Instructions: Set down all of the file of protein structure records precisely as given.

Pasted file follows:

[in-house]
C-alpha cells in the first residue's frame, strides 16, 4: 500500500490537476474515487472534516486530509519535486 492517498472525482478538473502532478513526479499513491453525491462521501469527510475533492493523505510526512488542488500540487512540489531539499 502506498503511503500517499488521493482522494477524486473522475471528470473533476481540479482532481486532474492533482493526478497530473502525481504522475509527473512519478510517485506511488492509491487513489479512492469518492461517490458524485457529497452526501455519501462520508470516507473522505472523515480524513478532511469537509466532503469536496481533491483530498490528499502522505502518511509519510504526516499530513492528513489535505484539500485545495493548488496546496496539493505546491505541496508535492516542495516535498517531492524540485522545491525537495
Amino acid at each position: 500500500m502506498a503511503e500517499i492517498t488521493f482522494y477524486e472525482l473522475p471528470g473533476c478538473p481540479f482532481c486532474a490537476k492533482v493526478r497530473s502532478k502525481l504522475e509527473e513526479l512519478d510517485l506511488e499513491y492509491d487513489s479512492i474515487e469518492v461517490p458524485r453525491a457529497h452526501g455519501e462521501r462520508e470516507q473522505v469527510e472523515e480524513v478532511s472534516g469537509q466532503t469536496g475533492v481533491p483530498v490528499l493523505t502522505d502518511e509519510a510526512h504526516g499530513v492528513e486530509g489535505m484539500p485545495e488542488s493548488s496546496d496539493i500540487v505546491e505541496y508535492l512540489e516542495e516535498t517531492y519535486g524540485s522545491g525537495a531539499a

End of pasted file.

[in-house]
C-alpha cells in the first residue's frame, strides 16, 4: 500500500490537476474515487472534516486530509519535486 492517498472525482478538473502532478513526479499513491453525491462521501469527510475533492493523505510526512488542488500540487512540489531539499 502506498503511503500517499488521493482522494477524486473522475471528470473533476481540479482532481486532474492533482493526478497530473502525481504522475509527473512519478510517485506511488492509491487513489479512492469518492461517490458524485457529497452526501455519501462520508470516507473522505472523515480524513478532511469537509466532503469536496481533491483530498490528499502522505502518511509519510504526516499530513492528513489535505484539500485545495493548488496546496496539493505546491505541496508535492516542495516535498517531492524540485522545491525537495
Amino acid at each position: 500500500m502506498a503511503e500517499i492517498t488521493f482522494y477524486e472525482l473522475p471528470g473533476c478538473p481540479f482532481c486532474a490537476k492533482v493526478r497530473s502532478k502525481l504522475e509527473e513526479l512519478d510517485l506511488e499513491y492509491d487513489s479512492i474515487e469518492v461517490p458524485r453525491a457529497h452526501g455519501e462521501r462520508e470516507q473522505v469527510e472523515e480524513v478532511s472534516g469537509q466532503t469536496g475533492v481533491p483530498v490528499l493523505t502522505d502518511e509519510a510526512h504526516g499530513v492528513e486530509g489535505m484539500p485545495e488542488s493548488s496546496d496539493i500540487v505546491e505541496y508535492l512540489e516542495e516535498t517531492y519535486g524540485s522545491g525537495a531539499a